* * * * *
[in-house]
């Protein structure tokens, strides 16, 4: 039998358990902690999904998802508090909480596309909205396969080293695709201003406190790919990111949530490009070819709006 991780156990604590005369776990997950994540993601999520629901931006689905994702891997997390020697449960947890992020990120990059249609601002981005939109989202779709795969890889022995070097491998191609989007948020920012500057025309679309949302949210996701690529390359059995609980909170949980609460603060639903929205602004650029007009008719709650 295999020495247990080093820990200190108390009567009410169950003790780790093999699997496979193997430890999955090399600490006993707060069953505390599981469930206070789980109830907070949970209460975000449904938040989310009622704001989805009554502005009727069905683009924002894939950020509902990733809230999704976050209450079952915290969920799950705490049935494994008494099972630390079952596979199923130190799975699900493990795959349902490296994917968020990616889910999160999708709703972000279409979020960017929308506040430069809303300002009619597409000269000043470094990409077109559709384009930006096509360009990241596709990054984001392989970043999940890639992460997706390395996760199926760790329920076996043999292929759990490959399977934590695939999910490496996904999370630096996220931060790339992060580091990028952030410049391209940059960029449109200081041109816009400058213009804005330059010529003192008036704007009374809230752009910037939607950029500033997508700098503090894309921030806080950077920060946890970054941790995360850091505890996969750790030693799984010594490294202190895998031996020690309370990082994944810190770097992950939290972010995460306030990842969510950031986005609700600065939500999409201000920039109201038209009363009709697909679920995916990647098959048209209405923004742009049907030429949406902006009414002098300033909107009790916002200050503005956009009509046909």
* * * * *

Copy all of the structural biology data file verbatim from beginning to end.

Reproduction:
[in-house]
């Protein structure tokens, strides 16, 4: 039998358990902690999904998802508090909480596309909205396969080293695709201003406190790919990111949530490009070819709006 991780156990604590005369776990997950994540993601999520629901931006689905994702891997997390020697449960947890992020990120990059249609601002981005939109989202779709795969890889022995070097491998191609989007948020920012500057025309679309949302949210996701690529390359059995609980909170949980609460603060639903929205602004650029007009008719709650 295999020495247990080093820990200190108390009567009410169950003790780790093999699997496979193997430890999955090399600490006993707060069953505390599981469930206070789980109830907070949970209460975000449904938040989310009622704001989805009554502005009727069905683009924002894939950020509902990733809230999704976050209450079952915290969920799950705490049935494994008494099972630390079952596979199923130190799975699900493990795959349902490296994917968020990616889910999160999708709703972000279409979020960017929308506040430069809303300002009619597409000269000043470094990409077109559709384009930006096509360009990241596709990054984001392989970043999940890639992460997706390395996760199926760790329920076996043999292929759990490959399977934590695939999910490496996904999370630096996220931060790339992060580091990028952030410049391209940059960029449109200081041109816009400058213009804005330059010529003192008036704007009374809230752009910037939607950029500033997508700098503090894309921030806080950077920060946890970054941790995360850091505890996969750790030693799984010594490294202190895998031996020690309370990082994944810190770097992950939290972010995460306030990842969510950031986005609700600065939500999409201000920039109201038209009363009709697909679920995916990647098959048209209405923004742009049907030429949406902006009414002098300033909107009790916002200050503005956009009509046909």